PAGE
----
The Scarborough Hospital hosts
innovative Oxford Knee surgery
“This new knee operation is extraordinary. Patients are out of the hospital within two to three days following the surgery. With other knee replacements patients stayed in the hospital for at least seven days,” said Dr. James Rathbun, TSH senior orthopaedic surgeon. “Patients have greater mobility following this surgery and the procedure is much less invasive. The Oxford Knee reduces pain, re-aligns the limb and restores function sooner than the classical operation.”
The knee joint is made up of three compartments. When osteoarthritis affects primarily one compartment, it is possible with the Oxford procedure to replace only the worn out compartment, preserving the other two. The Oxford procedure also preserves both cruciate ligaments, which is not the case with the full knee replacement. Unlike other implants, the Oxford Knee is currently the only fully mobile bearing unicompartmental knee system in Canada.
The Oxford Knee is intended for use in individuals with osteoarthritis or avascular necrosis limited to the medial compartment of the knee. Seventy-three-year-old Alfred MacInnis, whose left knee was operated on for the instructional course, was the perfect candidate for the Oxford Knee.
Explaining his willingness to take part in the video instructional course, MacInnis says, “It was a win-win situation. I’d get a new knee and through my operation many others would now be able to get one as well.”
Dr. Rathbun performed the first Oxford Knee replacement in North America on October 24, 2000 at TSH. Since then, Dr. Rathbun has performed close to 1000 such procedures, and the results have been extremely satisfactory. According to the Oxford Knee’s manufacturer Biomet Orthopaedics, Dr. Rathbun has performed the highest number of Oxford Knee surgeries in the world.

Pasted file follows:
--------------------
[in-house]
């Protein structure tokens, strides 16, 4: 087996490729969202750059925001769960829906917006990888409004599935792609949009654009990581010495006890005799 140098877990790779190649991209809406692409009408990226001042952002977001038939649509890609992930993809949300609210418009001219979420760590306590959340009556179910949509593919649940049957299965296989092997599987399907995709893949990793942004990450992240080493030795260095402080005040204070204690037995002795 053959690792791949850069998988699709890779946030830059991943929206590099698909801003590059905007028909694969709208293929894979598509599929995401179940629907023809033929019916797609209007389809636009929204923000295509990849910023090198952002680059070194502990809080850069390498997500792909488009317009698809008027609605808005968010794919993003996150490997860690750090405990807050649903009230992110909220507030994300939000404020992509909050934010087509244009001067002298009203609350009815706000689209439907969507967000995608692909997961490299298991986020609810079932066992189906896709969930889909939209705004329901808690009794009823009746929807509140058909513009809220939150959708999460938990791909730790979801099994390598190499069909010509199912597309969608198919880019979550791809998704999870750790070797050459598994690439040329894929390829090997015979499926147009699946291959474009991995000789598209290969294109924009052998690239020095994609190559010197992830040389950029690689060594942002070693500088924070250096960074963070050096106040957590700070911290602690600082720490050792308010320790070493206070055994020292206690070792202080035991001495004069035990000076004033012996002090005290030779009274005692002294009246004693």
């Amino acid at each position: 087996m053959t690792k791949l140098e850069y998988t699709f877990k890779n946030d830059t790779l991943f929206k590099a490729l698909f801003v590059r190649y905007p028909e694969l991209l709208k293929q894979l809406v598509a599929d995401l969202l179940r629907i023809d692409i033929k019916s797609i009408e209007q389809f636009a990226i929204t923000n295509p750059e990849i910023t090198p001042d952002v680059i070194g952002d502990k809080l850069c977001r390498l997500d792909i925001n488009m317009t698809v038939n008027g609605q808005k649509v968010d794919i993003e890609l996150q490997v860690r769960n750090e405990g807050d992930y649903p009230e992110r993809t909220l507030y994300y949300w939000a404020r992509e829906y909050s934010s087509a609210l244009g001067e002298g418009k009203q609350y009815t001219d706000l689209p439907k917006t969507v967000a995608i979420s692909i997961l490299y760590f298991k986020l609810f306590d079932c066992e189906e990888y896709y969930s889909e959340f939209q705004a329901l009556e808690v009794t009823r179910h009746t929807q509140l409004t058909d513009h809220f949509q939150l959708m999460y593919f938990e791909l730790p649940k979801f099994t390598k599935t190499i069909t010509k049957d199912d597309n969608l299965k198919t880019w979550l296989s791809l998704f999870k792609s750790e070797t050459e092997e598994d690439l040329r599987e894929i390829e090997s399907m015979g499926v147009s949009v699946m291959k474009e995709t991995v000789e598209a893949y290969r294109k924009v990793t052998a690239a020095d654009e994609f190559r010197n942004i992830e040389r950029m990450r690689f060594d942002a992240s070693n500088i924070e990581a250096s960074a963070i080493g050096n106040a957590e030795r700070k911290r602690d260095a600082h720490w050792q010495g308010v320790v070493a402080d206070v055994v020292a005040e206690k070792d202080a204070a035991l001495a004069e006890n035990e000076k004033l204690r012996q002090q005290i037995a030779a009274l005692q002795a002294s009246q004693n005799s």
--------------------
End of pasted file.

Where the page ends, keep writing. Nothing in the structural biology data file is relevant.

This new technique has a great impact on people suffering from degenerative arthritis and long-standing, disabling sports injuries. Developed at The Nuffield Orthopaedics Centre in Oxford, England, 20 years ago, approximately one in four patients with osteoarthritis of the knee are good candidates to receive an Oxford knee.
With a classic knee replacement, the incision is three times the size of that of the Oxford Knee and the kneecap has to be dislocated and moved to the side. With the Oxford surgical technique that isn’t necessary.
“The idea is that we are able to do a knee replacement through a small incision,” Rathbun said, noting the surgery is much less invasive than a traditional knee replacement.
The recovery time following the Oxford knee procedure is much shorter than it would be after a traditional knee operation. Most patients are released from the hospital within two or three days as opposed to seven. Patients enjoy greater mobility and less pain following the surgery, which only takes about an hour.
Research has shown that the newer types of knee replacements, particularly those with moveable plastic bearings like the Oxford Knee, have exceptionally low wear rates, potentially giving them even longer life expectancies.
Just a few weeks since his knee replacement surgery in front of 150 U.S. and Canadian orthopaedic surgeons, MacInnis can take the stairs with relative ease. Since his surgery, MacInnis has been undergoing physical therapy and impressing his physical therapist.
Two days post-op, MacInnis was walking without any aides going up stairs and is now able to fully extend his knee and his range of motion is normal.
“I wholeheartedly recommend the Oxford knee to anybody who is eligible for it,” says MacInnis.
The Scarborough Hospital (TSH), Canada’s largest urban community hospital, delivers innovative, high quality patient care, advocates for our community’s health and wellness issues, and is a leader in research, teaching and learning. TSH is a regional treatment centre for dialysis and is renowned for its sexual assault care centre and mental health programs. Affiliated with the University of Toronto, TSH is also a referral centre for vascular surgery, pacemakers and corneal implants. For more information on The Scarborough Hospital, please visit: www.tsh.to.